Learning to See
Taiichi Ohno is the Japanese industrial engineer who played a major role in pioneering the Toyota Production System. When training a new manager, legend has it he drew a circle on the shop floor and have the manager stand in the circle. He was given the job to “see”.
He then walked away. Upon returning if the manager’s list of process improvements was not long enough, he would have them remain in their circle. At the end of the day, if they had not come up with a list he deemed sufficient, the manager would very likely return to the same circle next day. There they would remain, until he was satisfied the list represented a good start.
- Muda – futility, uselessness; wastefulness.
- Avoided by asking if he customer would be happy to pay for the item or service in question.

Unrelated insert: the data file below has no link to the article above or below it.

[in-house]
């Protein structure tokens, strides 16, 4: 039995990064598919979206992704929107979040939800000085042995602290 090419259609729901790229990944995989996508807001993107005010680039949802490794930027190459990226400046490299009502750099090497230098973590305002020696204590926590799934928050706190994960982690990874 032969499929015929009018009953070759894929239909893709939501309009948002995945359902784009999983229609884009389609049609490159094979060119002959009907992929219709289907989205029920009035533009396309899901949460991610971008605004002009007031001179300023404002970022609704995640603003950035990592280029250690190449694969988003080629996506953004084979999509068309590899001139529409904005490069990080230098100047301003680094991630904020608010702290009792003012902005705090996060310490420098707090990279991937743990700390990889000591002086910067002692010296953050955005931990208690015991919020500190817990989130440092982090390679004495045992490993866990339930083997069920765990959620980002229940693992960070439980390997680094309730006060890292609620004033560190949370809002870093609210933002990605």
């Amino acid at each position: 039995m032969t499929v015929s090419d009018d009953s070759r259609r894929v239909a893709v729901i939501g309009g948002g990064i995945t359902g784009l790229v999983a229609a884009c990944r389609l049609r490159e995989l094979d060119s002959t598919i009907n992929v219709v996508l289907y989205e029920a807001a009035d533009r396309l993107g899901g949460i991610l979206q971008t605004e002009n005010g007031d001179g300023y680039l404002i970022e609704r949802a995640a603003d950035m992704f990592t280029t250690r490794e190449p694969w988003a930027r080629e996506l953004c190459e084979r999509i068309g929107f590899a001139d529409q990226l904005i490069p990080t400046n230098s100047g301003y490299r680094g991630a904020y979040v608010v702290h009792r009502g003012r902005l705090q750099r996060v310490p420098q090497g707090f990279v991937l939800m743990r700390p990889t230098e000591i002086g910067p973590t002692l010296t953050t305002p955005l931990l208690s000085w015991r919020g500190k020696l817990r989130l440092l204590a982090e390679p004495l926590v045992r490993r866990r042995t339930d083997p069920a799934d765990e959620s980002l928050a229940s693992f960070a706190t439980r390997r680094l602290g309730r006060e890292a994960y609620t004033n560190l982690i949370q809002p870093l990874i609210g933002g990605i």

- Inventory in manufacturing or seldom used software features are two examples.
- Any process that consumes more resources than needed, causing waste to occur.
- Mura – unevenness; irregularity; lack of uniformity; non-uniformity; inequality.
- Avoided by Kaizen (small incremental process improvements) or just in time production.
- Muri – unreasonableness; impossible; beyond one’s power; too difficult; by force; perforce; forcibly; compulsorily; excessiveness; immoderation.
- Avoided by standardized work.
Additional thoughts on Muda
Ohno developed these seven ways organizations should use to identify Muda (waste).
- Delay, waiting or time spent in a queue with no value being added.
- Producing more than you need.
- Over processing or undertaking non-value added activity.
- Unnecessary movement or motion.
- Reduction of Defects.
Learning to Think
This quote from Taiichi Ohno summarizes much of what he believed, The Toyota style is not to create results by working hard. It is a system that says there is no limit to people’s creativity. People don’t go to Toyota to “work” they go there to “think”.
Passionate thinking gives birth to process improvements. Thinking truly begins when we exercise the art of seeing.